Robin Lehner started 43 games for the New York Islanders and went 25-13-5 with a 2.13 goals-against average, a .930 save percentage and six shutouts.
Thomas Greiss started 39 games and went 23-14-2 with a 2.28 GAA, a .927 save percentage and five shutouts.
Their play ultimately led Lehner and Greiss to the William M. Jennings Trophy, awarded to the goaltender(s) "having played a minimum of 25 games for the team with the fewest goals scored against it" during the regular season. New York also became the first NHL team in 100 years to go from allowing the most goals in the League (293 in 2017-18) to the fewest (191) the following season.
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"It's pretty special," Lehner said. "But it's not just me and Thomas; I see this as a team award. Just the way we fought all year, everyone buying into our game plan and playing defense and blocking shots, it's been a collective effort from the whole team."
Islanders coach Barry Trotz said last week he knows which way he's leaning in regard to who will start Game 1 of the Eastern Conference First Round against the Pittsburgh Penguins at Nassau Coliseum on Wednesday (7:30 p.m. ET; NBCSN, CBC, TVAS2, MSG+, ATTSN-PT), but he wasn't ready to divulge any information after practice Monday.
Instead, Trotz raved about the turnarounds Lehner and Greiss experienced after what they went through last season.
Lehner, 27, had a 3.01 GAA and a .908 save percentage in 53 games for the Buffalo Sabres and signed a one-year contract with New York on July 3, 2018. He revealed on the first day of Islanders training camp his mental health struggles that led to suicidal thoughts, drug and alcohol addictions and eventually rehab.
Greiss, 33, was coming off the worst season of NHL career; he had a 3.82 GAA and an .892 save percentage in 27 games for New York.
"I think they're both coming off similar situations in different ways," Trotz said. "Thomas coming off a season where it wasn't really good in terms of goals against, in terms of a lot of different areas as a goaltender statistically; Robin the same way, and the stuff off the ice.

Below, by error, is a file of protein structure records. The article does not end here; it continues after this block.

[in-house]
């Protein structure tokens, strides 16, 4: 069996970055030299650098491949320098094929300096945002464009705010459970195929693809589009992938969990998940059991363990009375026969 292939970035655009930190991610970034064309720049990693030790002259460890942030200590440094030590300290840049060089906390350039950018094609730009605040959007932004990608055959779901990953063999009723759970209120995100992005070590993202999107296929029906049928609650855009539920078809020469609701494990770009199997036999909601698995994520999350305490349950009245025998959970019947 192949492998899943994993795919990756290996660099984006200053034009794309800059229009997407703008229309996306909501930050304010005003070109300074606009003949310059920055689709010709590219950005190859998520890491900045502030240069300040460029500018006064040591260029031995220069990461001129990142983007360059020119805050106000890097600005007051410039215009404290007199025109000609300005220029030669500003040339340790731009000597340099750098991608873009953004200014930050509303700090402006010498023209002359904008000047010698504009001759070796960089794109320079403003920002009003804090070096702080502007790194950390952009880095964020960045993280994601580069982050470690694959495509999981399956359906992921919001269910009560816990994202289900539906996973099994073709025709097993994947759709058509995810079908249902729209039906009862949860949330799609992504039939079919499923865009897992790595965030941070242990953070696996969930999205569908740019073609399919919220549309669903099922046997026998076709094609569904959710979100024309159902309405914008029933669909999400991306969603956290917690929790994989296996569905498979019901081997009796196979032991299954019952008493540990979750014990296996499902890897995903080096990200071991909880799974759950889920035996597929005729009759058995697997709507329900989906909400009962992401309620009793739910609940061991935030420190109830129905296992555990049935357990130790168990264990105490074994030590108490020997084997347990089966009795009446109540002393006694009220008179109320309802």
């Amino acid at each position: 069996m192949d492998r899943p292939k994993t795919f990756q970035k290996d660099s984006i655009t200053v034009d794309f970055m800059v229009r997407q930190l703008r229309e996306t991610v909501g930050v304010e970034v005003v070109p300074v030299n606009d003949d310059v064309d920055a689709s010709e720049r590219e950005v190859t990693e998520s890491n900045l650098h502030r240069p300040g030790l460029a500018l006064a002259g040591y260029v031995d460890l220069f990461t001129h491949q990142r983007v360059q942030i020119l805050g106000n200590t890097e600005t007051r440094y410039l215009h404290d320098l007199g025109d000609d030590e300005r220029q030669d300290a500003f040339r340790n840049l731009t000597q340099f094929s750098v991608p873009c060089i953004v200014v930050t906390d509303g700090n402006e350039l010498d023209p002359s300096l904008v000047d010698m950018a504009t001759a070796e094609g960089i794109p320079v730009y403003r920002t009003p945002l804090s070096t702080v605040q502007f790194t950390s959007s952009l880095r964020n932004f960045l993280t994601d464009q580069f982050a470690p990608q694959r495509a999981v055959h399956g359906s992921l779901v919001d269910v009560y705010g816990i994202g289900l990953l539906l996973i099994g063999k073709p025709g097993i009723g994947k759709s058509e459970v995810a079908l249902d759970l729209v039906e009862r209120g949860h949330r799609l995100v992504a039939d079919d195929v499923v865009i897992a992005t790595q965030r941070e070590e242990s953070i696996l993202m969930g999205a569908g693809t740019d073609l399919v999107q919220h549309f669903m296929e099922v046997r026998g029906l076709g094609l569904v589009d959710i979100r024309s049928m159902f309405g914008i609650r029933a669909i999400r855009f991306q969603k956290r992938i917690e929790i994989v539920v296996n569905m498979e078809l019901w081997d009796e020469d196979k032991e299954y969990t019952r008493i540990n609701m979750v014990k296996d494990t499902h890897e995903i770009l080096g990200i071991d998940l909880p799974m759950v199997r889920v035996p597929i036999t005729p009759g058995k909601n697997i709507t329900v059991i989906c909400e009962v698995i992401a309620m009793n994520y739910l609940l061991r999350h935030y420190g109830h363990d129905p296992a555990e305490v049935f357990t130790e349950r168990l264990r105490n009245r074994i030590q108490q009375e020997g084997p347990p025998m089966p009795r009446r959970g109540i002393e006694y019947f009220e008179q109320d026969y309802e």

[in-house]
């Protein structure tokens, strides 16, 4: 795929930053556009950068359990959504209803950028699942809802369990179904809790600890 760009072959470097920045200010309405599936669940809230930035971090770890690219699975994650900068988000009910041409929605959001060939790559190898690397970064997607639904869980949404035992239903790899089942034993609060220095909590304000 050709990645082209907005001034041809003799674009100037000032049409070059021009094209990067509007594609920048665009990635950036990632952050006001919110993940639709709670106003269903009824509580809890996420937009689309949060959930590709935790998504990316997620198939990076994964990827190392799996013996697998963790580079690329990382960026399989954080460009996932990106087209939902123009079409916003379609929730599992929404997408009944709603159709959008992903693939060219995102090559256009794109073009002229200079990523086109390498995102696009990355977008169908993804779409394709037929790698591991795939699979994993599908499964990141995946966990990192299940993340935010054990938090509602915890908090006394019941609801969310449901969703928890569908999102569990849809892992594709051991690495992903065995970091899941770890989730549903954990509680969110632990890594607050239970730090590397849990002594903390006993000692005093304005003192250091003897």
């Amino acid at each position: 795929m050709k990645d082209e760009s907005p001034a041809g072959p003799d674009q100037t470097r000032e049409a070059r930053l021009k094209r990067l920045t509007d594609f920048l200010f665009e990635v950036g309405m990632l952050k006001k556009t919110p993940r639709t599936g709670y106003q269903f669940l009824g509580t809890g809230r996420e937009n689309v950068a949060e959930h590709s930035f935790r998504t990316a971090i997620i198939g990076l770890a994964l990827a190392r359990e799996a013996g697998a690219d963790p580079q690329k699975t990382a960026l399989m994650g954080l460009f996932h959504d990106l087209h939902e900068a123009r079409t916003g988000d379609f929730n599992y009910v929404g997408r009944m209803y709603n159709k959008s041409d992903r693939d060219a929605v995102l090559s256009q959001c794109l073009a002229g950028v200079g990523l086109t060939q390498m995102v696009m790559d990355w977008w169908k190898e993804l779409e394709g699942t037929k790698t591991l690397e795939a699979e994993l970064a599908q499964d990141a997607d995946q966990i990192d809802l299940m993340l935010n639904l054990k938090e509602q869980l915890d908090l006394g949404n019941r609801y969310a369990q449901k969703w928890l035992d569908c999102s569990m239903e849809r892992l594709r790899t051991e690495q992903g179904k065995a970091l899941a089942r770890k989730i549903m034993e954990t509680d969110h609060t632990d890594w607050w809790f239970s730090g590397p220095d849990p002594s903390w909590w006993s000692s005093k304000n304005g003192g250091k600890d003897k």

Video: NYI@WSH: Lehner shuts down Connolly at the doorstep
"I think there's a little bit of a bond there, and I think there's a little bit of competition there, but a friendly competition. They enjoy each other's company, they support each other. Our goalie department's done a terrific job with them, (goaltending coach) Piero (Greco) and (director of goaltending) Mitch (Korn). I think they're very comfortable."
It's been the perfect tandem for the Islanders. New York returned 19 players from last season who were learning a different system after Trotz, who won the Stanley Cup as coach of the Washington Capitals last season, was hired to replace Doug Weight on June 21, 2018.
The evolution of young defensemen Ryan Pulock, Adam Pelech, Scott Mayfield and Devon Toews played a huge role in New York cleaning things up in its own end. An NHL career season by center Casey Cizikas (20 goals) and the additions of center Valtteri Filppula and forward Leo Komarov also helped limit the amount of quality chances Islanders goalies were facing on a consistent basis last season.
"It's been huge; they're the biggest part," Greiss said. "The team is pretty much the same as last year, but it's been a huge turnaround for the whole team. It's been a great accomplishment."
Lehner agreed that the turnaround was a team effort.
"I think I've played good before too, but this is a different situation," Lehner said. "Obviously I've made a bunch of changes and got good help. A lot of credit to our goalie coaches too; they helped me and Greiss a lot too. It's been fun, and it's going to be really fun going into the playoffs. It's been a roller-coaster year."
Greiss' laid-back personality has also been wonderful for Trotz, who learned early in the season that no matter which goalie he wanted to start, Greiss would be fine with the decision.
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"You just come and tell him, and goes, 'Yeah, OK, no problem, whatever,'" Trotz said. "He's really got a demeanor of nothing fazes him. I could come in at 6:59 and go, 'I changed my mind, you're going in tonight,' and he'd be fine with that."
"Unbelievable" has been a popular word used by Lehner's teammates to describe the season he's had on and off the ice. Not only has Lehner performed like a No. 1 goalie, he recently celebrated his one-year anniversary of sobriety and is the Islanders nominee for the Bill Masterton Memorial Trophy, awarded annually by the Professional Hockey Writers Association to the player who best exemplifies the qualities of perseverance, sportsmanship and dedication to ice hockey.
Lehner was embraced by his teammates the moment they were made aware of his off-ice situation last September.
"He's got one of the best personalities in this room," Cizikas said. "From the moment he got here, he got along with everybody and everybody welcomed him. We've pretty much become a family since then.
"Everything he's done this year, he's worked hard for it. It's everything he's deserved. He's coming to practice every single day, he's coming to play every single game and he's given us chances to win. He's won games that we shouldn't have. He's been unbelievable this year."
Lehner needed very little time to feel at home with his new team.
"Really early, I just knew it was a really good group of guys and good people," he said. "It's incredibly rewarding to be a part of this group this year."